Should Brett Kavanaugh Be Nominated to The Supreme Court?


Ione Dellos, Staff Writer

Back in 2006, Kavanaugh caught himself in hot water by helping some suspicious characters get elected to high-level positions in government. One such was Jim Haynes, known for his controversial interrogation techniques, like threatening detainees with dogs or forced nudity. In the 2006 hearing about Haynes, Kavanaugh said that Hayne’s nomination was “not one of the ones he handled,” but later in the same hearing, after being asked if he was involved in the nomination of Hayes, he said “Senator, I believe those were when I was still in the counsel’s office, so the answer would be yes.” This means that he lied under oath during a legal hearing, meaning he committed perjury. Kavanaugh’s hearing was in 2006, but I wrote this article in September of 2018, showing how Kavanaugh’s current denials of sexual abuse now directly correlate to the time he lied under oath back in 2006.

The emotional testimony from Ford during her hearing on Thursday brought our nation to a stand-still, as if we were holding our breath to hear what she had to say. People turned off phones momentarily, took breaks from work, and ultimately stopped what they were doing at the moment and watched Dr. Ford give her testimony, which was both compelling and gripping. Holding back tears, she told the Senate Judiciary Committee about the attack that changed her life forever. While Ford is a registered Democrat, she did say that “I am no one’s pawn” at the start of her testimony, as the Republicans are complaining about the timing of her coming forward. What is most important for her case is that she came across as a normal, authentic person placed in an unreal situation.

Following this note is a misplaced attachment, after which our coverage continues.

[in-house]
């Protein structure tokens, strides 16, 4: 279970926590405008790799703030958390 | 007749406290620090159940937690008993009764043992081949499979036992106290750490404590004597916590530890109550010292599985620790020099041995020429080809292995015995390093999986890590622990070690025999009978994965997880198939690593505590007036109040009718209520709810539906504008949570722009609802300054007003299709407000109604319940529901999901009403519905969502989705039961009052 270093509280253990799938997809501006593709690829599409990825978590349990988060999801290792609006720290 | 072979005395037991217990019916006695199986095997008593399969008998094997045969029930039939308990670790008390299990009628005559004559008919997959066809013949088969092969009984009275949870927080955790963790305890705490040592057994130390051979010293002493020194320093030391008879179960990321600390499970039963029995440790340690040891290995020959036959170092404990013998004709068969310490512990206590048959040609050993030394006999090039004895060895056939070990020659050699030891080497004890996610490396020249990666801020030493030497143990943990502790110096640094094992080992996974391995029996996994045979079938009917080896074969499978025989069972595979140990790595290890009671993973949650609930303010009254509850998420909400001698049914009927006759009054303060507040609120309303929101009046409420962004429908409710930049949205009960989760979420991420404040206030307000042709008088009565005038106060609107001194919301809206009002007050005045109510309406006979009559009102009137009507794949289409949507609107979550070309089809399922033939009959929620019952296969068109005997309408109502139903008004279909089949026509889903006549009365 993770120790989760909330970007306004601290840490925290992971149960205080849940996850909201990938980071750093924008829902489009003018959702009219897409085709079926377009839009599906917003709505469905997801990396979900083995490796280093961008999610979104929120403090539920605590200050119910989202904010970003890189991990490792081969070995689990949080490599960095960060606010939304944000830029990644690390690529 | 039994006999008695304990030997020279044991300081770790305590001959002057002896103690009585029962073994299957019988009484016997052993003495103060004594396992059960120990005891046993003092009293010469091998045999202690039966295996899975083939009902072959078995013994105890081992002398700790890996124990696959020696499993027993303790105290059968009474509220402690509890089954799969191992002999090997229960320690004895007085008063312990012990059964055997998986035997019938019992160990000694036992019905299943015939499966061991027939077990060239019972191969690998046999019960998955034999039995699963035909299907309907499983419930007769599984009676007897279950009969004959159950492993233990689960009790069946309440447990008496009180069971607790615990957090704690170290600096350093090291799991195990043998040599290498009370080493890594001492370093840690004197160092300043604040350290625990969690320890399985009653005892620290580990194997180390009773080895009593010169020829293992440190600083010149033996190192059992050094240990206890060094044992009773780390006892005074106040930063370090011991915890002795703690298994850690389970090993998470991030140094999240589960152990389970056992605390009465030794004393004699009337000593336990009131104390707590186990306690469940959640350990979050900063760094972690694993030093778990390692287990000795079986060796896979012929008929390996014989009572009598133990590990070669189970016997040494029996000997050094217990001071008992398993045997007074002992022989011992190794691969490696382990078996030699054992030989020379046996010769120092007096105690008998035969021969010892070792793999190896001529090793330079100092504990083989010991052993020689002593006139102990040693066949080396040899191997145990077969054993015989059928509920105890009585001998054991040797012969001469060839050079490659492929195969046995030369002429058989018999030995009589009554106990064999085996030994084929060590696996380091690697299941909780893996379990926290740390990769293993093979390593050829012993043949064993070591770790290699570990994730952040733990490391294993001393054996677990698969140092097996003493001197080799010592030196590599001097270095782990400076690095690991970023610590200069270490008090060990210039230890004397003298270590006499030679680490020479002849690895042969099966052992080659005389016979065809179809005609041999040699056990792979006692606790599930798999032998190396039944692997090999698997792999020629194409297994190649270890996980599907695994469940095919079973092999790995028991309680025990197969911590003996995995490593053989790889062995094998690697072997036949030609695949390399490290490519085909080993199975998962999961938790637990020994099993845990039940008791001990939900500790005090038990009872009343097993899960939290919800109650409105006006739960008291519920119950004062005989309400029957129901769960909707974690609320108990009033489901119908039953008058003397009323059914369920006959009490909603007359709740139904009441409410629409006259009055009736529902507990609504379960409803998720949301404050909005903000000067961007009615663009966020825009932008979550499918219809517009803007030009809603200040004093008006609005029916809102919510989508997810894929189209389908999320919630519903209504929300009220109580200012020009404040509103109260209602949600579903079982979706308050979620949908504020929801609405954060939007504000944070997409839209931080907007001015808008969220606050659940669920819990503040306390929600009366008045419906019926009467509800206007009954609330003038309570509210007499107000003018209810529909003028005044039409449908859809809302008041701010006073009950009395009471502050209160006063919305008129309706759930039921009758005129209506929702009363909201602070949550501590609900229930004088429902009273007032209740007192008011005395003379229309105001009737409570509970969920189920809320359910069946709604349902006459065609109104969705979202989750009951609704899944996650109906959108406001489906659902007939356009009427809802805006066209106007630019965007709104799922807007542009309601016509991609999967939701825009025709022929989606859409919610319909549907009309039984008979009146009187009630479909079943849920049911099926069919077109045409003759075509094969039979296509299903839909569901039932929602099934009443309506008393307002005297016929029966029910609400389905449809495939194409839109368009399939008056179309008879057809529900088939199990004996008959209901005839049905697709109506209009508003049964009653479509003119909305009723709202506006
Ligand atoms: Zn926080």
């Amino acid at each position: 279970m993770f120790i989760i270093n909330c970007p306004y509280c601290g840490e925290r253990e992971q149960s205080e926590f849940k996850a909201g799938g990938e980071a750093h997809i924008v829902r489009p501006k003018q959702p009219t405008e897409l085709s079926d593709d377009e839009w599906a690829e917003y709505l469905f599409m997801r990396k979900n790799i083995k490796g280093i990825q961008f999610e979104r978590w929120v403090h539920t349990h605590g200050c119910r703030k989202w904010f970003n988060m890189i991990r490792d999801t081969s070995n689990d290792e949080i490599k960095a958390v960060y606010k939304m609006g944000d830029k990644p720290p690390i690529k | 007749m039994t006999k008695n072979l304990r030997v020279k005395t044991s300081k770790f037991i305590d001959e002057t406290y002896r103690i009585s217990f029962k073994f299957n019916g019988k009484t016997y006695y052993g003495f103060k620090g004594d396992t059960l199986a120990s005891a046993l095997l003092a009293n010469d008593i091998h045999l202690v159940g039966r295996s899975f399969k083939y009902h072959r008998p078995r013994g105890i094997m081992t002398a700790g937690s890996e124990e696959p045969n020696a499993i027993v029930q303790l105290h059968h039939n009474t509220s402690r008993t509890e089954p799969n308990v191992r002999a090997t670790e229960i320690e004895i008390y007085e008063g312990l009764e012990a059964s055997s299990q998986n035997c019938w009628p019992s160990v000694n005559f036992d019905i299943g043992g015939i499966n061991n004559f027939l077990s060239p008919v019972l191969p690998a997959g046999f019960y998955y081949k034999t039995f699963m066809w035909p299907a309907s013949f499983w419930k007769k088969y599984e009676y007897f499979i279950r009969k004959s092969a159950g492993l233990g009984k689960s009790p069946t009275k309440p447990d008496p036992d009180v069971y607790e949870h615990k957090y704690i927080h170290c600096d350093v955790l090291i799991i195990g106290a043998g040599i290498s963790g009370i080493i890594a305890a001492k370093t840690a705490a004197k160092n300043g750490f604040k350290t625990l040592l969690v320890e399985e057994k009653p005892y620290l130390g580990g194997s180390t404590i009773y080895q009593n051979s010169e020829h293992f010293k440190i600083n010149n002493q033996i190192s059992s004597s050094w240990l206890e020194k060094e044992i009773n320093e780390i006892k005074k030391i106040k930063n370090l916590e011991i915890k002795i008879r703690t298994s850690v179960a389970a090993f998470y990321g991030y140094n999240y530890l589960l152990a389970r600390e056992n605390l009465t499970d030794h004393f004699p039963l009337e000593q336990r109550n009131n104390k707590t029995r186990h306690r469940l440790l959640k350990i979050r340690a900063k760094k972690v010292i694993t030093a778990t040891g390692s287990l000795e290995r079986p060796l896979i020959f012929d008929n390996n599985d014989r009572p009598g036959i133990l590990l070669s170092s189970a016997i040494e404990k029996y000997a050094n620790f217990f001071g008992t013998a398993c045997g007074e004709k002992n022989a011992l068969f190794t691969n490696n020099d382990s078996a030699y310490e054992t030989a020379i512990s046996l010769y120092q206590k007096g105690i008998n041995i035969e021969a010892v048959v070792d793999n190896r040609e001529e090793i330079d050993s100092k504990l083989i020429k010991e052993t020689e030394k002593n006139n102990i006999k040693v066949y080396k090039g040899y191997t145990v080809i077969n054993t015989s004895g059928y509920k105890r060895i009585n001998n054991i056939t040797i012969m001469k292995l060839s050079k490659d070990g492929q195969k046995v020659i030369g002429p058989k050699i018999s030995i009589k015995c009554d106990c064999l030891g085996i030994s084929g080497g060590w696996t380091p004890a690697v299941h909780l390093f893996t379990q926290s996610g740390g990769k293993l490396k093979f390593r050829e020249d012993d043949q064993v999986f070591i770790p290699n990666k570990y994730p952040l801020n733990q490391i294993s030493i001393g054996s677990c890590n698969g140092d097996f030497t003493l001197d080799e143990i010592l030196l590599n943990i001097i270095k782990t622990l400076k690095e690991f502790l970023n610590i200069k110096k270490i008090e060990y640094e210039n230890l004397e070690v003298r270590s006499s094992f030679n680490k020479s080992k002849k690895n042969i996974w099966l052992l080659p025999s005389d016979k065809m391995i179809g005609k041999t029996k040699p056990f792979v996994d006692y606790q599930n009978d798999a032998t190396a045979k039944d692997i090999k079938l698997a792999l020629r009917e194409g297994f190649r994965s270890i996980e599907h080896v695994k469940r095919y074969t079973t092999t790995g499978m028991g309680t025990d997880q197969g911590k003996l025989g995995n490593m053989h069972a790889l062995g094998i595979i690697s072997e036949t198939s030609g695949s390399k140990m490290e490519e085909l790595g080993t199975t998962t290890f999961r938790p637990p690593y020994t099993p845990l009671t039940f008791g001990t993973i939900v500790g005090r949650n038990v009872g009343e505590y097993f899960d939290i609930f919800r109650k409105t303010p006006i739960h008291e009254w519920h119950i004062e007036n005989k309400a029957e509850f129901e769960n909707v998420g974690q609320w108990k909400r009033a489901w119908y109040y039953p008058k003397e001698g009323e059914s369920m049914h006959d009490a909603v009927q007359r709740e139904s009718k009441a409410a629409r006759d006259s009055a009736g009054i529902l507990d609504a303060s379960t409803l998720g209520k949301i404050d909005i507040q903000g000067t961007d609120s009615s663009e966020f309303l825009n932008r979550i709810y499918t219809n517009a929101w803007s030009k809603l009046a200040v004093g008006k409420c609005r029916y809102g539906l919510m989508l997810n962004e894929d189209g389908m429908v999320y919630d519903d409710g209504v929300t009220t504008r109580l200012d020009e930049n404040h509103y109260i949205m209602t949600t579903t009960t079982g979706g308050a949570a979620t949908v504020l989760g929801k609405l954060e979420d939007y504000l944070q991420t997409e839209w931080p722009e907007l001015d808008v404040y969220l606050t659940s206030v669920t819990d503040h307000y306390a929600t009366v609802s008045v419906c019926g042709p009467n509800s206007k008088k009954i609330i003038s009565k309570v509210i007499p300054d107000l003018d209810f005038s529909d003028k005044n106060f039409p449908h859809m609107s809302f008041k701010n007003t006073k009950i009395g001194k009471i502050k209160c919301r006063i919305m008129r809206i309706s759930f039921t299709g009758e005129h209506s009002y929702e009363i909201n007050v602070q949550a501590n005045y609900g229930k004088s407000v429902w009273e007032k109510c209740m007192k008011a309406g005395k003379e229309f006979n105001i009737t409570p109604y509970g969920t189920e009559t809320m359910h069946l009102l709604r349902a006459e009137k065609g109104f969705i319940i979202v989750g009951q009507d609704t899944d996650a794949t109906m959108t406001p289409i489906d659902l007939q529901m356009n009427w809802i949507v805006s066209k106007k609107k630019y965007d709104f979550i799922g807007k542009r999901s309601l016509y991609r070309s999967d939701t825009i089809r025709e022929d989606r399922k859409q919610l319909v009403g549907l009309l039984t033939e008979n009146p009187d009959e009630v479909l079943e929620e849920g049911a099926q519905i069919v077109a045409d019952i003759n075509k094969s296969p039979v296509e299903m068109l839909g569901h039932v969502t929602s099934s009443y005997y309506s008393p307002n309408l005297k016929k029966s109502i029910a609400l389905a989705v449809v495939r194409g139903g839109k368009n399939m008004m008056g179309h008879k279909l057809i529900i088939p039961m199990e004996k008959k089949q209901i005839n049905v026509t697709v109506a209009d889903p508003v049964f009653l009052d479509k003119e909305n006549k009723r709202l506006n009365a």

On the other hand, Mr. Kavanaugh cracked under less than an hour of questioning, and he proceeded to yell, cry, and seemed to be on the verge of exploding while trying to get his point across. He cited his 10-year old daughter’s wisdom, talked about how he and his family were “ruined,” and how he had never sexually assaulted “any woman ever.” If he is lying, then he would be committing perjury for a second time under oath. Despite his murky record, the Senate took its first step towards formally considering Mr. Kavanaugh’s Supreme Court nomination. Unfortunately for him, his fate hangs in balance with the FBI, who are formally investigating his sexual assault charges.

Someone who should be nominated to the Supreme Court should be someone with a spotless record, someone who represents the ideals of our nation, and someone who will consider both sides while voting on a topic, and won’t see everything through a narrow point of view. According to the evidence presented before me, I have to say that Kavanaugh should not be accepted to the Supreme Court, as anyone who would get blackout drunk at parties and commit sexual atrocities is clearly not mature enough.